DVD Review: ‘Call Girl’


Mikael Marcimain’s Call Girl (2012) arrives on DVD this week following a fruitful festival run, the highlight of which was bagging the FIPRESCI award at last year’s Toronto Film Festival. Inspired by the 1976 Geijer Affair, this is an earnest yet curiously benign period drama about underage solicitation at the utmost stratum of Swedish politics. Set at a time when sexual abuse scandals were front page news and the misogyny within influential institutions was finally being exposed, Call Girl pertinently echoes modern society’s mounting fear about the corruption festering at the highest echelons of state influence.

The plot focuses on two teenage girls, Iris (Sofia Karemyr) and Sonja (Josefin Asplund), who both find themselves drawn into a world of sleaze and tabloid scandal. Spanning the five months which foreshadowed Sweden’s most inflammatory general election, Marcimain’s drama combines a series of lurid flashbacks to illicit parties and courtroom hearings with a taut police procedural, ensnaring his audience in the exploitative commerce of business woman Dagma (Pernilla August) who organised the bourgeois sex ring that serviced a mix of senior politicians and high-ranking police officers.

Call Girl boasts an admirable attention to period detail, with its meticulously fashioned costume and set designs adding a sense of authenticity and realism to a world where seedy strip clubs are merely a short limo ride away from the legislative and judicial institutions of the ruling classes. Marcimain presents us with a visually lyrical rendering, complete with menacing synthetic soundscapes and an oppressive mood of hopelessness that stems from the hypocrisy surrounding Sweden’s perceived liberal government. Yet, whilst this calculated attention to detail undoubtedly enriches the film’s conspiracy thriller template, Marcimain appears to have favoured mood and style over historical accuracy and meaty dialogue.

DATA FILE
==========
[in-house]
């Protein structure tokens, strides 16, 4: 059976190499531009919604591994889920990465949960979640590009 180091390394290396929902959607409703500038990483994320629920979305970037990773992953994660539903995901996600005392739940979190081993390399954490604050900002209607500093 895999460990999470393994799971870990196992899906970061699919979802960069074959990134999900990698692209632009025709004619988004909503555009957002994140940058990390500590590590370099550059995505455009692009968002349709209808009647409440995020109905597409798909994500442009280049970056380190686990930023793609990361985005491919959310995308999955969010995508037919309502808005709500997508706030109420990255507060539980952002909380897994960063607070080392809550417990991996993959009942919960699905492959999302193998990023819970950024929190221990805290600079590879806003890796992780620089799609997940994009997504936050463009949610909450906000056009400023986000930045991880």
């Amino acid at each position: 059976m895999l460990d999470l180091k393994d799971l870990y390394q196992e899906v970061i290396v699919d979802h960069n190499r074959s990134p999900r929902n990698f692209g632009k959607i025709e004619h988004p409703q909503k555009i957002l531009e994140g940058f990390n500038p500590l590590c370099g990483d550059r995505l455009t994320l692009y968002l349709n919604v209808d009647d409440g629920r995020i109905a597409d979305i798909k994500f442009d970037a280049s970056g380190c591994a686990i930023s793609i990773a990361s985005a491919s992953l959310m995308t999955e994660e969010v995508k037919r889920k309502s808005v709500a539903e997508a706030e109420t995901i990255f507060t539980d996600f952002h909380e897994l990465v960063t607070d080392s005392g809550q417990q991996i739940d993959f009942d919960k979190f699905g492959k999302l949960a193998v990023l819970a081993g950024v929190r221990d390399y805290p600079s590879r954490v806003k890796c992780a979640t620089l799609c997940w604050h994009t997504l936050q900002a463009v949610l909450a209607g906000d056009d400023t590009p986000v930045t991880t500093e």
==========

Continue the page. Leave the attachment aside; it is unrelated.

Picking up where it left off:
A mildly disorientating reliance on erratic jump cuts and narrative leaps leaves the impression that Call Girl’s tale of political corruption and underage procurement would have profited from being told across an extended Scandi television mini-series – providing ample time to expand upon these scantily-clad characters and probe deeper into the mechanics of this furtive industry. Sadly, what we’re left with is a handsome-looking theatrical drama that, whilst admirable for eschewing its implicit sensationalism, ultimately lacks narrative clarity and drive.

Marcimain somehow manages to suffocate the large majority of his characters in this slightly bloated tale of contemptible politicians, in turn doing little to engage his audience on anything other than a superficial level. An aesthetically striking, yet purely functional European drama, Call Girl offers yet another uninspiring and disheartening tale of corruption that, by comfortably festering in its own resigned sense of nihilism (rather than implying who or what are truly culpable), never quite becomes the compulsory viewing its sophisticated veneer suggests it to be.

Patrick Gamble